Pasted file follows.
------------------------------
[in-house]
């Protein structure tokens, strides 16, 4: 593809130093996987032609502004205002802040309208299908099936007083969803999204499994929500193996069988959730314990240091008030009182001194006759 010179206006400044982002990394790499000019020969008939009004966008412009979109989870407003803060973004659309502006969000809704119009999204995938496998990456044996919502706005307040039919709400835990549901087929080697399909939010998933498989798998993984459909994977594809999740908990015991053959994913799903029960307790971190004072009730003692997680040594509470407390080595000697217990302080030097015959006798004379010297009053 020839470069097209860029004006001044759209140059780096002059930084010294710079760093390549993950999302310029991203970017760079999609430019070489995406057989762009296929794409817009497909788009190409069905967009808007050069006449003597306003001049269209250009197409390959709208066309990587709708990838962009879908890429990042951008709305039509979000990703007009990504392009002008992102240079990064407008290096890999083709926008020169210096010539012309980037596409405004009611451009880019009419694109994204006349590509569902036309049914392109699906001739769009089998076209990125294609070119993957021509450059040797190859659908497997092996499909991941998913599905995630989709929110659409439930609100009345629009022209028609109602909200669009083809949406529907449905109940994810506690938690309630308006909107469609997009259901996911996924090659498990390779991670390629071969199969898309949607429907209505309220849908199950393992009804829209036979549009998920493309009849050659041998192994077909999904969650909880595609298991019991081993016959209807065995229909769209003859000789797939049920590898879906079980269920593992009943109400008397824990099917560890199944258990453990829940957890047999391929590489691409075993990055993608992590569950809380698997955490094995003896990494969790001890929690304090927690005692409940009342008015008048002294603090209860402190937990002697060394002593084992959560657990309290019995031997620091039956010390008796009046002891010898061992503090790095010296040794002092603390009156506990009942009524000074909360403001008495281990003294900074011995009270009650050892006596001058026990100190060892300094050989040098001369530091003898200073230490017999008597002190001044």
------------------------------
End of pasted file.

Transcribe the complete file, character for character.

[in-house]
């Protein structure tokens, strides 16, 4: 593809130093996987032609502004205002802040309208299908099936007083969803999204499994929500193996069988959730314990240091008030009182001194006759 010179206006400044982002990394790499000019020969008939009004966008412009979109989870407003803060973004659309502006969000809704119009999204995938496998990456044996919502706005307040039919709400835990549901087929080697399909939010998933498989798998993984459909994977594809999740908990015991053959994913799903029960307790971190004072009730003692997680040594509470407390080595000697217990302080030097015959006798004379010297009053 020839470069097209860029004006001044759209140059780096002059930084010294710079760093390549993950999302310029991203970017760079999609430019070489995406057989762009296929794409817009497909788009190409069905967009808007050069006449003597306003001049269209250009197409390959709208066309990587709708990838962009879908890429990042951008709305039509979000990703007009990504392009002008992102240079990064407008290096890999083709926008020169210096010539012309980037596409405004009611451009880019009419694109994204006349590509569902036309049914392109699906001739769009089998076209990125294609070119993957021509450059040797190859659908497997092996499909991941998913599905995630989709929110659409439930609100009345629009022209028609109602909200669009083809949406529907449905109940994810506690938690309630308006909107469609997009259901996911996924090659498990390779991670390629071969199969898309949607429907209505309220849908199950393992009804829209036979549009998920493309009849050659041998192994077909999904969650909880595609298991019991081993016959209807065995229909769209003859000789797939049920590898879906079980269920593992009943109400008397824990099917560890199944258990453990829940957890047999391929590489691409075993990055993608992590569950809380698997955490094995003896990494969790001890929690304090927690005692409940009342008015008048002294603090209860402190937990002697060394002593084992959560657990309290019995031997620091039956010390008796009046002891010898061992503090790095010296040794002092603390009156506990009942009524000074909360403001008495281990003294900074011995009270009650050892006596001058026990100190060892300094050989040098001369530091003898200073230490017999008597002190001044």